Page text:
That lord that counsell'd thee
To give away thy land,
Come place him here by me,
Do thou for him stand:
The sweet and bitter fool
Will presently appear;
The one in motley here,
The other found out there.
Dost thou call me fool, boy?
All thy other titles thou hast given away; that
thou wast born with.
This is not altogether fool, my lord.
No, faith, lords and great men will not let me; if
I had a monopoly out, they would have part on't:
and ladies too, they will not let me have all fool
to myself; they'll be snatching. Give me an egg,
nuncle, and I'll give thee two crowns.
What two crowns shall they be?
Why, after I have cut the egg i' the middle, and eat
up the meat, the two crowns of the egg. When thou
clovest thy crown i' the middle, and gavest away
both parts, thou borest thy ass on thy back o'er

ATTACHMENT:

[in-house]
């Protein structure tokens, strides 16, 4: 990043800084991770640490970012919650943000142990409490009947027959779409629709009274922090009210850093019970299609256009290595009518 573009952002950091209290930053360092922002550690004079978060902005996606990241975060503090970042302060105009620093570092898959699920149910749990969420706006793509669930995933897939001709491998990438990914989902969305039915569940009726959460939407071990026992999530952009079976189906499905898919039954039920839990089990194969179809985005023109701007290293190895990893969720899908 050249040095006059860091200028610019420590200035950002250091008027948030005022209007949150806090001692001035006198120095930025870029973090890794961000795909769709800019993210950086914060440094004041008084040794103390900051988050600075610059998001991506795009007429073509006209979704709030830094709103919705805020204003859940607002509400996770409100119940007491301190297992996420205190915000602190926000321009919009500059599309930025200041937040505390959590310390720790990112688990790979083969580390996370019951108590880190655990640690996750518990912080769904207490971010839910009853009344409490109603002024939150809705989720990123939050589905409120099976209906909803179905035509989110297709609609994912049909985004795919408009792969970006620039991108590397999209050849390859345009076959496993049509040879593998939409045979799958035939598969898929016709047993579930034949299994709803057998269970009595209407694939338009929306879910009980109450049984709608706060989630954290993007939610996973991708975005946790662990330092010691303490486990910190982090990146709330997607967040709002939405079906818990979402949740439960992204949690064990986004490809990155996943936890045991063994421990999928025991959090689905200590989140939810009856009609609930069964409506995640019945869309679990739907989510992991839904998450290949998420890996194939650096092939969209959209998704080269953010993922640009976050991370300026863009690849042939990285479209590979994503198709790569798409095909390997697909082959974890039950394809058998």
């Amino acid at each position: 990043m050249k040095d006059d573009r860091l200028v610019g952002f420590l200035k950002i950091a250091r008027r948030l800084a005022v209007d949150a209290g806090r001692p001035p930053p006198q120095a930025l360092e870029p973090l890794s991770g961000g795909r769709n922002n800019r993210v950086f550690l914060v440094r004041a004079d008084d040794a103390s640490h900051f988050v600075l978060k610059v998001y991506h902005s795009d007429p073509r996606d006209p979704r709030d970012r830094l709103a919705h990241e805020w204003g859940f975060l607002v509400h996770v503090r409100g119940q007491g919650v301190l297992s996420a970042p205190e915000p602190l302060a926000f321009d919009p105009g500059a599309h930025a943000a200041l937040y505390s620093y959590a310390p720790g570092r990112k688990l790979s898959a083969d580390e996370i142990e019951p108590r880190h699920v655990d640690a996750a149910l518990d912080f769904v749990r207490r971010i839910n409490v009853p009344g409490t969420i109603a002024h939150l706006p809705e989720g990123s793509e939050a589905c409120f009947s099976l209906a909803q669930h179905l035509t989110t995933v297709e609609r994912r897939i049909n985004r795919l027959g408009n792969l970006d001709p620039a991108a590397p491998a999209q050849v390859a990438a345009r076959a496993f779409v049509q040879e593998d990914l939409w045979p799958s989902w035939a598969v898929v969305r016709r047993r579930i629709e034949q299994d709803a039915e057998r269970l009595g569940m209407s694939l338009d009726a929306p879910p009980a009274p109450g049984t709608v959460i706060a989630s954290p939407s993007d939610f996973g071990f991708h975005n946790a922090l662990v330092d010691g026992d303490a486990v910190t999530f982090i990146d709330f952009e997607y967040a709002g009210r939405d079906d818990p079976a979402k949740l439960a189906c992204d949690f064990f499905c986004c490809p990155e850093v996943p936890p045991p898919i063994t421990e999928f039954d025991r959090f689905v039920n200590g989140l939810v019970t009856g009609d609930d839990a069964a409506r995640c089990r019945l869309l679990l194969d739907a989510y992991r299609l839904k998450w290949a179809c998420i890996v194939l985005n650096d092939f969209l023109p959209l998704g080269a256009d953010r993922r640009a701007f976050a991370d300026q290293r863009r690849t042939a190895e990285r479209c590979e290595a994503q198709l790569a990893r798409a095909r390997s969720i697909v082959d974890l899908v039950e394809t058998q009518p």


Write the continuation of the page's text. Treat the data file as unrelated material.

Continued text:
the dirt: thou hadst little wit in thy bald crown,
when thou gavest thy golden one away. If I speak
like myself in this, let him be whipped that first
finds it so.
In context, the Fool is chiding Lear for dividing up his kingdom and for giving his titles and his crown away. He invites Lear to call forth the one who counseled him to divide his kingdom; he would show Lear for the fool he is. With Kent's supporting comment, he goes on to name the lords, great men and ladies as fools themselves. To reinforce his point that Lear's actions were those of a fool, he offers him a fool's crown, two halves of a cracked egg, while emphasizing the poor thought that went on in Lear's "bald crown" [head] when he split and gave away his "golden" crown of the monarchy. Here, Lear's two crowns, his "bald crown" and his "golden one" are symbolized by the two crowns of egg halves.